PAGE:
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CDDB
CDDB, short for Compact Disc Database, is a database for software applications to look up audio CD (compact disc) information over the Internet. This is performed by a client which calculates a (nearly) unique disc ID and then queries the database. As a result, the client is able to display the artist name, CD title, track list and some additional information. CDDB is a licensed trademark of Gracenote, Inc.[1][2] The database is used primarily by media players and CD ripper software. If a CD is not recognized by a media player or CD ripper it can be added to the database if the user fills in the names and artists etc
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Hash Table

In computing, a hash table (hash map) is a data structure that implements an associative array abstract data type, a structure that can map keys to values. A hash table uses a hash function to compute an index, also called a hash code, into an array of buckets or slots, from which the desired value can be found. During lookup, the key is hashed and the resulting hash indicates where the corresponding value is stored. Ideally, the hash function will assign each key to a unique bucket, but most hash table designs employ an imperfect hash function, which might cause hash collisions where the hash function generates the same index for more than one key. Such collisions are typically accommodated in some way. In a well-dimensioned hash table, the average cost (number of instructions) for each lookup is independent of the number of elements stored in the table
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Vivaldi

Antonio Lucio Vivaldi (UK: /vɪˈvældi/, US: /vɪˈvɑːldi, -ˈvɔːl-/;[2][3][4][5] Italian: [anˈtɔːnjo ˈluːtʃo viˈvaldi] (listen); 4 March 1678 – 28 July 1741) was an Italian[6] Baroque composer, virtuoso violinist, teacher, impresario, and Roman Catholic priest. Born in Venice, the capital of the Venetian Republic, he is regarded as one of the greatest Baroque composers, and his influence during his lifetime was widespread across Europe. He composed many instrumental concertos, for the violin and a variety of other musical instruments, as well as sacred choral works and more than forty operas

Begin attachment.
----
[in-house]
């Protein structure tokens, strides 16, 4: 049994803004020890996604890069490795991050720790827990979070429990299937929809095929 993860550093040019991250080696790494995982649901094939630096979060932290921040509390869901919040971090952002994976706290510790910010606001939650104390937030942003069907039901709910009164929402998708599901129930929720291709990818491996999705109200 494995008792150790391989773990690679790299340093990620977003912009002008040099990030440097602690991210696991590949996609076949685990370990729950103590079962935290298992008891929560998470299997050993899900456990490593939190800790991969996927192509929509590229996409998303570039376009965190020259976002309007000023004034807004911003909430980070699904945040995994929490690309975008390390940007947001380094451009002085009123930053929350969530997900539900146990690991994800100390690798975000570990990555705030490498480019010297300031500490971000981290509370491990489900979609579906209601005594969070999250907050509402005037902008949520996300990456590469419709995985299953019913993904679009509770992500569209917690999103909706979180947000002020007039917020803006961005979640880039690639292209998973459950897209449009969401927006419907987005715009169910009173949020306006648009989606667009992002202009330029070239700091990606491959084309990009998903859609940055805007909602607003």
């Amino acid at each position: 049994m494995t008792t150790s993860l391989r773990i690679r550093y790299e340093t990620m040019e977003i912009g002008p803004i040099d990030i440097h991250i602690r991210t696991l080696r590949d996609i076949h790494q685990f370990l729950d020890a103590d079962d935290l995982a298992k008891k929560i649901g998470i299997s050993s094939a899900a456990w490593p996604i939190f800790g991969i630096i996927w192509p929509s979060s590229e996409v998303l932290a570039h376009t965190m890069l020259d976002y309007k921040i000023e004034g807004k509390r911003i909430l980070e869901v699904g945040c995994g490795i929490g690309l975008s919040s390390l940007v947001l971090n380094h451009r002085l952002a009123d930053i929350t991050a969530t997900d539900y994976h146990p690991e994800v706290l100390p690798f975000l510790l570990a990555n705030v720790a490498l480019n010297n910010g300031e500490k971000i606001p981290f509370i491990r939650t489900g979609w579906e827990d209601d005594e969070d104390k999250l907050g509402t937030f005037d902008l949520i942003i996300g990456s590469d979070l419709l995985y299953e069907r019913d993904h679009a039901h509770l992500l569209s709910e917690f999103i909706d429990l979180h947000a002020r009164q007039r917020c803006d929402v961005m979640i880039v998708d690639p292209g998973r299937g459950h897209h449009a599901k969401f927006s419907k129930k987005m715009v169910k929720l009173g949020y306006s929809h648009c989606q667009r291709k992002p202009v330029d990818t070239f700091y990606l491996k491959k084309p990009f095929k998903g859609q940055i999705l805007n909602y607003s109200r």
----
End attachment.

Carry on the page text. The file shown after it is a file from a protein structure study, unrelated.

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The Four Seasons (Vivaldi)
The Four Seasons (Italian: Le quattro stagioni) is a group of four violin concerti by Italian composer Antonio Vivaldi, each of which gives musical expression to a season of the year. They were written around 1716–1717 and published in 1725 in Amsterdam, together with eight additional concerti, as Il cimento dell'armonia e dell'inventione (The Contest Between Harmony and Invention). The Four Seasons is the best known of Vivaldi's works. Though three of the concerti are wholly original, the first, "Spring", borrows motifs from a sinfonia in the first act of Vivaldi's contemporaneous opera Il Giustino. The inspiration for the concertos is not the countryside around Mantua, as initially supposed, where Vivaldi was living at the time, since according to Karl Heller[1] they could have been written as early as 1716–1717, while Vivaldi was engaged with the court of Mantua only in 1718
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Joseph Silverstein
Joseph Harry Silverstein[1] (March 21, 1932 – November 21, 2015) was an American violinist and conductor. Known to family, friends and colleagues as "Joey",[2] Silverstein was born in Detroit. As a youth, Silverstein studied with his father, Bernard Silverstein, who was a public school music teacher. He began studies at the Curtis Institute of Music at age 12.[2] His teachers included Efrem Zimbalist, D.C. Dounis, William Primrose, Josef Gingold, and Mischa Mischakoff
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Seiji Ozawa
Seiji Ozawa (小澤 征爾, Ozawa Seiji, born September 1, 1935) is a Japanese conductor known for his advocacy of modern composers and for his work with the San Francisco Symphony, the Toronto Symphony Orchestra, and the Boston Symphony Orchestra where he served as music director for 29 years. He is the recipient of numerous international awards. Ozawa was born on September 1, 1935, to Japanese parents in the Japanese-occupied city of Mukden. When his family returned to Japan in 1944, he began studying piano with Noboru Toyomasu, heavily studying the works of Johann Sebastian Bach. After graduating from the Seijo Junior High School in 1950, Ozawa broke two fingers in a rugby game. As he was unable to continue studying the piano, his teacher at the Toho Gakuen School of Music,[1] Hideo Saito, brought Ozawa to a life-changing performance of Beethoven's Piano Concerto No
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Boston Symphony Orchestra
The Boston Symphony Orchestra (BSO) is an American orchestra based in Boston, Massachusetts. It is the second-oldest of the five major American symphony orchestras commonly referred to as the "Big Five".[1] Founded by Henry Lee Higginson in 1881, the BSO performs most of its concerts at Boston's Symphony Hall and in the summer performs at Tanglewood. Since its founding, the orchestra has had 17 music directors, including George Henschel, Serge Koussevitzky, Henri Rabaud, Erich Leinsdorf, William Steinberg and James Levine. Andris Nelsons is the current music director of the BSO. Seiji Ozawa has the title of BSO music director laureate. Bernard Haitink has held the title of conductor emeritus of the BSO
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